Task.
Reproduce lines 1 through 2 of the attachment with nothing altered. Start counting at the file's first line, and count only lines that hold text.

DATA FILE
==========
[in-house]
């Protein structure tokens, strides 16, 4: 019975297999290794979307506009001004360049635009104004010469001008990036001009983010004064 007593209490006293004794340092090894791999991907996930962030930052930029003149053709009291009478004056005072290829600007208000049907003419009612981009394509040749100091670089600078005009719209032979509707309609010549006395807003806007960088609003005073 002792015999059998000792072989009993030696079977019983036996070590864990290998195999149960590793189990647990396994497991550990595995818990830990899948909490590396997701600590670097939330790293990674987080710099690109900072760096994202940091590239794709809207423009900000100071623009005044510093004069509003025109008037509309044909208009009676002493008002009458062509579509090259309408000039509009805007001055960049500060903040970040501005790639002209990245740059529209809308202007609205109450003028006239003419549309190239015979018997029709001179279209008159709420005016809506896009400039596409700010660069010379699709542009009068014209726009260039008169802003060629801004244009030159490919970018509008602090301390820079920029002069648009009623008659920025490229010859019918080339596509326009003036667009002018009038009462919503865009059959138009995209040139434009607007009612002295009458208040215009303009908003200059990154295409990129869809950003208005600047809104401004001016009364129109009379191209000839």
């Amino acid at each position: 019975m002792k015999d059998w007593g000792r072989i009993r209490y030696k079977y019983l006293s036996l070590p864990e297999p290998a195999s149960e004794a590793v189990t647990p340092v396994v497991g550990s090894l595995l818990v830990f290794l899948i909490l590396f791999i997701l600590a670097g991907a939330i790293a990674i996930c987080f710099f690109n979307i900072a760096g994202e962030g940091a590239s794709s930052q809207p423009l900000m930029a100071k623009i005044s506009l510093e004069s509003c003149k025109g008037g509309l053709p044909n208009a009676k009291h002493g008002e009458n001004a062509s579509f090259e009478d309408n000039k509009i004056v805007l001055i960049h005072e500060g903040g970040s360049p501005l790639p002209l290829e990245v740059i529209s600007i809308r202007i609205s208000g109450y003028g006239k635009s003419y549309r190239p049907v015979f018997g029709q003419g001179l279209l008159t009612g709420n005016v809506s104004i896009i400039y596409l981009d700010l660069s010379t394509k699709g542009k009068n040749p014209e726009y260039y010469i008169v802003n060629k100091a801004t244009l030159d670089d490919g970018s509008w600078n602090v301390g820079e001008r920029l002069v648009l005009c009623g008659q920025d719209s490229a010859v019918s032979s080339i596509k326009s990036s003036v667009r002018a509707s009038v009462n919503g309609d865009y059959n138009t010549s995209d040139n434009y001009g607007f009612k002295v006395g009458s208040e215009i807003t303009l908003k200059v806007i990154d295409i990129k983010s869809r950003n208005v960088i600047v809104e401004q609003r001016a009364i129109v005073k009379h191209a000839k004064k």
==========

[in-house]
């Protein structure tokens, strides 16, 4: 019975297999290794979307506009001004360049635009104004010469001008990036001009983010004064 007593209490006293004794340092090894791999991907996930962030930052930029003149053709009291009478004056005072290829600007208000049907003419009612981009394509040749100091670089600078005009719209032979509707309609010549006395807003806007960088609003005073 002792015999059998000792072989009993030696079977019983036996070590864990290998195999149960590793189990647990396994497991550990595995818990830990899948909490590396997701600590670097939330790293990674987080710099690109900072760096994202940091590239794709809207423009900000100071623009005044510093004069509003025109008037509309044909208009009676002493008002009458062509579509090259309408000039509009805007001055960049500060903040970040501005790639002209990245740059529209809308202007609205109450003028006239003419549309190239015979018997029709001179279209008159709420005016809506896009400039596409700010660069010379699709542009009068014209726009260039008169802003060629801004244009030159490919970018509008602090301390820079920029002069648009009623008659920025490229010859019918080339596509326009003036667009002018009038009462919503865009059959138009995209040139434009607007009612002295009458208040215009303009908003200059990154295409990129869809950003208005600047809104401004001016009364129109009379191209000839």